Background: Numerous meta-analyses have investigated the effect of exercise in different populations and for single cardiovascular risk factors, but none have specifically focused on the metabolic syndrome (MetS) patients and the concomitant effect of exercise on all associated cardiovascular risk factors.
Objective: The aim of this article was to perform a systematic review with a meta-analysis of randomized and clinical controlled trials (RCTs, CTs) investigating the effect of exercise on cardiovascular risk factors in patients with the MetS.
Methods: RCTs and CTs ≥4 weeks investigating the effect of exercise in healthy adults with the MetS and published in a peer-reviewed journal up to November 2011 were included. Primary outcome measures were changes in waist circumference (WC), systolic and diastolic blood pressure, high-density lipoprotein cholesterol (HDL-C), triglycerides and fasting plasma glucose. Peak oxygen uptake ([Formula: see text]) was a secondary outcome. Random and fixed-effect models were used for analyses and data are reported as means and 95% confidence intervals (CIs).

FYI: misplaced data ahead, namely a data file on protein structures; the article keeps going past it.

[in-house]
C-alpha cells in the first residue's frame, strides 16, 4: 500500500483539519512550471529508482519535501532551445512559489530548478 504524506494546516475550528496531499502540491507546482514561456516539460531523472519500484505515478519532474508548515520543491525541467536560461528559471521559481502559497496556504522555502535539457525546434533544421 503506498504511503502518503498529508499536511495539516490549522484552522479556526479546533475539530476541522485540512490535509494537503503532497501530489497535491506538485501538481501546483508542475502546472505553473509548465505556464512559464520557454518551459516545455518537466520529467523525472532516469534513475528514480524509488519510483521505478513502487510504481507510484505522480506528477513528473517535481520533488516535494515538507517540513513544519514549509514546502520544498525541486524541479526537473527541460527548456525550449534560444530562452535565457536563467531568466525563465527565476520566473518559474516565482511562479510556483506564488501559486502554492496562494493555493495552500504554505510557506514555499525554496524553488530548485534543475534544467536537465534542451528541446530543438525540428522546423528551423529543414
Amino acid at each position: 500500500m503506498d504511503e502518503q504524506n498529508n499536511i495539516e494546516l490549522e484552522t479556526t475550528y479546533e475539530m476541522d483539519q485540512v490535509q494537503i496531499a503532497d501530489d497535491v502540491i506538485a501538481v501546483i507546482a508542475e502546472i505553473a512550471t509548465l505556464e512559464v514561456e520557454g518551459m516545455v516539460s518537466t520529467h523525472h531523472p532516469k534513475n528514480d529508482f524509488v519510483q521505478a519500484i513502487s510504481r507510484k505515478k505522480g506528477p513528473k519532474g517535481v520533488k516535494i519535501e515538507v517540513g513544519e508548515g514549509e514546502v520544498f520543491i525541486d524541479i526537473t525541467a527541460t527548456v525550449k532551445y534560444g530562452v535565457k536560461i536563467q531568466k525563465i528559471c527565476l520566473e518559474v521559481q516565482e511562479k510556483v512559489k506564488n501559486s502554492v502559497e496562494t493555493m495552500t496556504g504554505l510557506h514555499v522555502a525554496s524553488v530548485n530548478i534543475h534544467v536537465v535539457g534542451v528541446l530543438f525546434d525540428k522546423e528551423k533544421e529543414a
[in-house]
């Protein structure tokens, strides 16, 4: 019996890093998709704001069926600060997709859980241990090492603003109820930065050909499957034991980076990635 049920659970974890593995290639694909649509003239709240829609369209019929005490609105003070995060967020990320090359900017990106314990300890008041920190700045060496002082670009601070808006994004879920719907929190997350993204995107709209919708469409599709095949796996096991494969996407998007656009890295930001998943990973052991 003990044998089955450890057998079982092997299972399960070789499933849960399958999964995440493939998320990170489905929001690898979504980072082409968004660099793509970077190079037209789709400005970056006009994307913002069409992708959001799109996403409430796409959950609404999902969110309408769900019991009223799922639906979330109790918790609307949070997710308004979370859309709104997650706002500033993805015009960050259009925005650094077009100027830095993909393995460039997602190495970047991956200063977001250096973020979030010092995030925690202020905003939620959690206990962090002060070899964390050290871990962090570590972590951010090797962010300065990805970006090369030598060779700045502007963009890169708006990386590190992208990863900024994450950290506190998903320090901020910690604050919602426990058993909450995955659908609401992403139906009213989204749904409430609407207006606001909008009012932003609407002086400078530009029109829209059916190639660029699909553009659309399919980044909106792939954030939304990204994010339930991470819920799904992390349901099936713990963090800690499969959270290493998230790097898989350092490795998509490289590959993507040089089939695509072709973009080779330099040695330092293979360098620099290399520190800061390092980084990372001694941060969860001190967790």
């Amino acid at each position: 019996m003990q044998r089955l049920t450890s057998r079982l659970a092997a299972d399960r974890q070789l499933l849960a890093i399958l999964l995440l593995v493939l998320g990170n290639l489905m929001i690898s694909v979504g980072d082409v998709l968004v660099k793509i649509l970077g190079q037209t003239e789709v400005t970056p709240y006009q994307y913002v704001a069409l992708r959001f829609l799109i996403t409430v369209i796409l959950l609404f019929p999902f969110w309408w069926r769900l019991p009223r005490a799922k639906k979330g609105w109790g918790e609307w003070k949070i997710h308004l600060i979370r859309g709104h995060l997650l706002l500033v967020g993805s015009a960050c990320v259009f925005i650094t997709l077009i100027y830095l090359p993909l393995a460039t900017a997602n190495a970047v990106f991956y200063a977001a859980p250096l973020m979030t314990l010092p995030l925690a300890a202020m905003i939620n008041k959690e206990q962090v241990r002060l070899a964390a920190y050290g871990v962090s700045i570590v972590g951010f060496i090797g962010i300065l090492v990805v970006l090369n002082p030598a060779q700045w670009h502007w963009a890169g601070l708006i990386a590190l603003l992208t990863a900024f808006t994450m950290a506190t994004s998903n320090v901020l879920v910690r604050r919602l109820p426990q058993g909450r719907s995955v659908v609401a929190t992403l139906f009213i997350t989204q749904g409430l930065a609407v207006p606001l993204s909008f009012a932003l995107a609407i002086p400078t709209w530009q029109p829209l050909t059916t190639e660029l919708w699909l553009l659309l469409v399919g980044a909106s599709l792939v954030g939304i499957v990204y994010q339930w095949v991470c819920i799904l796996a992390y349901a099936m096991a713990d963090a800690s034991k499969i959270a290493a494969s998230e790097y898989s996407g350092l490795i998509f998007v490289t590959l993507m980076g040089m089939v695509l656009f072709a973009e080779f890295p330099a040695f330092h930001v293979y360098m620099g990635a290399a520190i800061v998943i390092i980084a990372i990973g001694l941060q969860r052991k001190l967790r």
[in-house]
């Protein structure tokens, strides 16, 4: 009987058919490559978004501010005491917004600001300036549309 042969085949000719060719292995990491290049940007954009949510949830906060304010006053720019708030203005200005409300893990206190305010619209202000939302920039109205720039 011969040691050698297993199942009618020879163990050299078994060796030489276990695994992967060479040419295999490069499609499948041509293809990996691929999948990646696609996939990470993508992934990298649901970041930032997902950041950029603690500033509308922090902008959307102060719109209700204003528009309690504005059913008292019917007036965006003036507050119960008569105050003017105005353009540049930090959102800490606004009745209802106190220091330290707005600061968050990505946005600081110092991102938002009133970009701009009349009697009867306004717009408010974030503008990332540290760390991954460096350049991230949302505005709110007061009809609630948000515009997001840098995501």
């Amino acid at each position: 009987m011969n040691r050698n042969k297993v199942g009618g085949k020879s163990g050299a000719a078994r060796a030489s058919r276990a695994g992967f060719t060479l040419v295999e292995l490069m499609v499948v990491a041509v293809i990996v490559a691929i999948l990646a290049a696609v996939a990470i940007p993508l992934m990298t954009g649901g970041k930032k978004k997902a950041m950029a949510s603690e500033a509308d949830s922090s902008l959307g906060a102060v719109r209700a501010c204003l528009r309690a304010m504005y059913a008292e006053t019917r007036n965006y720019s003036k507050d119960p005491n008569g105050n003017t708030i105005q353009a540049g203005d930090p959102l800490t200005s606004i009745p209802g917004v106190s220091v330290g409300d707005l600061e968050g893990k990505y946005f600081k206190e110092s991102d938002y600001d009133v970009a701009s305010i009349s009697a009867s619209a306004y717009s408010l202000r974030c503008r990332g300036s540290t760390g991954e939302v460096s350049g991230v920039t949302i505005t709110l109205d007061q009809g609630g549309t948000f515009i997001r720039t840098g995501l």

Results: Seven trials were included, involving nine study groups and 206 participants (128 in exercise group and 78 in control group). Significant mean reductions in WC -3.4 (95% CI -4.9, -1.8) cm, blood pressure -7.1 (95% CI -9.03, -5.2)/-5.2 (95% CI -6.2, -4.1) mmHg and a significant mean increase in HDL-C +0.06 (95% CI +0.03, +0.09) mmol/L were observed after dynamic endurance training. Mean plasma glucose levels -0.31 (95% CI -0.64, 0.01; p = 0.06) mmol/L and triglycerides -0.05 (95% CI -0.20, 0.09; p = 0.47) mmol/L remained statistically unaltered. In addition, a significant mean improvement in [Formula: see text] of +5.9 (95% CI +3.03, +8.7) mL/kg/min or 19.3% was found.
Conclusions: Our results suggest that dynamic endurance training has a favourable effect on most of the cardiovascular risk factors associated with the MetS. However, in the search for training programmes that optimally improve total cardiovascular risk, further research is warranted, including studies on the effects of resistance training and combined resistance and endurance training.